The Port Authority of New York and New Jersey plans a $400 million sale of new money and refunding bonds by competitive bid on Wednesday.

The consolidated Series 169 bonds will provide funding for port and airport capital projects as well as possible refunding of about $200 million of outstanding parity bonds. The 169th series is structured with amortization from 2012 through final maturity in 2041.

The Port Authority in August approved a set of multi-phase toll and fare increases that supporters say was necessary to backstop infrastructure projects and the agency’s access to capital markets. Fitch Ratings in a report called the capital plan “complex and costly.”

Last week, New York Gov. Andrew Cuomo named Patrick Foye executive director of the authority, replacing Christopher Ward. Foye, with a long background in public governance, had been Cuomo’s deputy secretary of economic development. The authority’s board of commissioners confirmed the appointment, also last week.

In addition, Cuomo announced that the authority would take control of the Moynihan Station project from the Empire State Development Corp. The project involves the expansion of Pennsylvania Station into the James Marley Post Office building across the street on Manhattan’s West Side.

The bi-state agency operates several New York-area bridges and tunnels, the region’s airports, and the Port Authority Trans-Hudson, or PATH, railway system, in addition to redevelopment of the World Trade Center site.

Moody’s Investors Service rates the consolidated bonds Aa2, while Fitch and Standard & Poor’s have each assigned AA-minus ratings.

“In part, the ratings reflect our opinion that [the authority’s] financial performance and liquidity are strong, and that its operations are diverse,” S&P analyst Joseph Pezzimenti said in a report.

Still, the authority has come under fire as its real estate holdings, particularly at the World Trade Center, have become a financial strain and what Fitch termed “a key ongoing risk to the credit.” Its 10-year capital plan includes $6 billion for World Trade Center reconstruction.

Fitch added: “Cost overruns at the WTC and decreased demand for the authority’s transportation facilities could lead to a downward trend in the authority’s reserve levels.”

Meanwhile, its infrastructure is aging. The capital plan, which the Port Authority pared last summer by $5 billion to $25.1 billion at the time of the toll and fare hikes, includes $1.5 billion for a new Goethals Bridge, $1 billion for raising the Bayonne Bridge roadway to accommodate bigger ships, $700 million for fixing the George Washington Bridge cables, and $100 million for reworking the Lincoln Tunnel helix.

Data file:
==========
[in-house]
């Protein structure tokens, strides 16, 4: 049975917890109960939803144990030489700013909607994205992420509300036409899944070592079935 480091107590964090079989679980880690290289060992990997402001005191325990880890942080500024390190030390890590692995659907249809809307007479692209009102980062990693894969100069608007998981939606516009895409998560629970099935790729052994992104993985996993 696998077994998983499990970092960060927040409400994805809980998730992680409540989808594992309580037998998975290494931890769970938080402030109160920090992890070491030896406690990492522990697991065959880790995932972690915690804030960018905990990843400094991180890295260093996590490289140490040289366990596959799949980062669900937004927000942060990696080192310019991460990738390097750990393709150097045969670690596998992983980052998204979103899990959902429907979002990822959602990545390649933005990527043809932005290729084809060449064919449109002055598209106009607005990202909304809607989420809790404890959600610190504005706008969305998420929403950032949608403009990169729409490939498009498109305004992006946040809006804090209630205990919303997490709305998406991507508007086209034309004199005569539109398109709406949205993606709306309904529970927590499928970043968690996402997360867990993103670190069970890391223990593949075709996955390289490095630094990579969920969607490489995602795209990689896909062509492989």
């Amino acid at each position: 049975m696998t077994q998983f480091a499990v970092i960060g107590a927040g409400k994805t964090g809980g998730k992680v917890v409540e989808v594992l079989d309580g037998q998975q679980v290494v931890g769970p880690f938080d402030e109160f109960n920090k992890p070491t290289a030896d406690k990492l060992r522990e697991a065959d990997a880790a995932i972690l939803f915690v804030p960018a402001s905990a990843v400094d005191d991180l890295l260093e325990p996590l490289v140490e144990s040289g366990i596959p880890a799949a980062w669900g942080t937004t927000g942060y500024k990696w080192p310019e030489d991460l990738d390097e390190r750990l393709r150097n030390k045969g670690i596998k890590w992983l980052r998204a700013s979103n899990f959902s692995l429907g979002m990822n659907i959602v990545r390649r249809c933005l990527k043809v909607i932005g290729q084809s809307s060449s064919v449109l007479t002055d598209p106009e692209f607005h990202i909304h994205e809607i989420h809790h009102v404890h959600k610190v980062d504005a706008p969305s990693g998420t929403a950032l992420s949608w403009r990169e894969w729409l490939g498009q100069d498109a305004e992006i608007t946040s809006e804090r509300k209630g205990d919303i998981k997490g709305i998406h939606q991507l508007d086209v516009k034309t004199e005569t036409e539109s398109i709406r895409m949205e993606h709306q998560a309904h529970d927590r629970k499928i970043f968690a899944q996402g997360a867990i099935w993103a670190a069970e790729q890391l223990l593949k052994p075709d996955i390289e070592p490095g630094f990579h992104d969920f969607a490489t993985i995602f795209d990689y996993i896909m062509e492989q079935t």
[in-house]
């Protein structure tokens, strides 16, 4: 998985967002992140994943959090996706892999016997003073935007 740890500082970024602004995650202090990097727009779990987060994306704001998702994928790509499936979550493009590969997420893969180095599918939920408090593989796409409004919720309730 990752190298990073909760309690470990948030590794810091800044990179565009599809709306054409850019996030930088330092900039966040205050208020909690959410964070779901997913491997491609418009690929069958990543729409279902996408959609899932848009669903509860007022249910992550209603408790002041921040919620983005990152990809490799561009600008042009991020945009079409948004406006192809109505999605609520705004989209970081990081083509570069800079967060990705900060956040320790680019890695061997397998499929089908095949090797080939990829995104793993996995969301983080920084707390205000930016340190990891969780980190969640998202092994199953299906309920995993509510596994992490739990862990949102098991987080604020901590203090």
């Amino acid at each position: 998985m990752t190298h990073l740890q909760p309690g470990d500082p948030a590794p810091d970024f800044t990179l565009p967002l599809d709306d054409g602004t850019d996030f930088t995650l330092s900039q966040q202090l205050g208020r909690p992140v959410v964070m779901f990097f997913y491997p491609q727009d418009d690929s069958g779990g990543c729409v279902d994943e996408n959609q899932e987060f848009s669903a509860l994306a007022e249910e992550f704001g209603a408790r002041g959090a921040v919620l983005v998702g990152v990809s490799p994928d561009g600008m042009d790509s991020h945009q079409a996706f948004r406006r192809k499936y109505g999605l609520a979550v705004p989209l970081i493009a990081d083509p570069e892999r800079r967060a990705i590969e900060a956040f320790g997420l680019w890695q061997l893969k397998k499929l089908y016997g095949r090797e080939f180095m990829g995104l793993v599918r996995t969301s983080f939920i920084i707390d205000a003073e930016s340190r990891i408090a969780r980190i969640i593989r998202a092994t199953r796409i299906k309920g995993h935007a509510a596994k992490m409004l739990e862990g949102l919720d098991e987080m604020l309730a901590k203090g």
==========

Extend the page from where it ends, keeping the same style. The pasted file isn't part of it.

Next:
Overall, the authority has $15.6 billion of outstanding debt.

“We could lower the ratings if PANYNJ’s liquidity and financial margins erode considerably,” Standard & Poor’s said. “We do not expect to raise the ratings during the next two years due to the authority’s significant additional debt needs.”

Moody’s last January changed the authority’s outlook to negative, which officials and commissioners cited during the toll- and fare-hike debates. They said the agency needed the additional revenue to ensure its continued access to the capital markets.

Next week, the authority and developer Larry Silverstein plan to sell $1.3 billion of Series 2011 Liberty revenue bonds, through the New York Liberty Development Corp., to complete the 4 World Trade Center project, one of two towers rising on the site of the Sept. 11, 2001, terrorist attacks. The Liberty Development Corp. is a subsidiary of the Empire State Development Corp.

The Port Authority’s board approved a financing plan at last Thursday’s meeting. The bond deal has been pulled twice due to the tenuous state of the municipal market, once in December and again in April. The authority owns the land to Tower 4, and has leased the building to Silverstein Properties Inc.

"We appreciate the Port Authority's efforts to resolve technical issues raised by its bondholders," Janno Lieber, president of Silverstein Properties affiliate World Trade Center Properties, said in a statement. "[The] board action will assure successful financing of 4 World Trade Center, which remains on schedule to be completed and open in 2013.  Equally important, it demonstrates the continued strength of the partnership the Port Authority and Silverstein have forged to maintain the tremendous momentum of the World Trade Center rebuilding effort."

Last month, the Port Authority sold $1 billion of taxable 40-year bonds to finance World Trade Center reconstruction.

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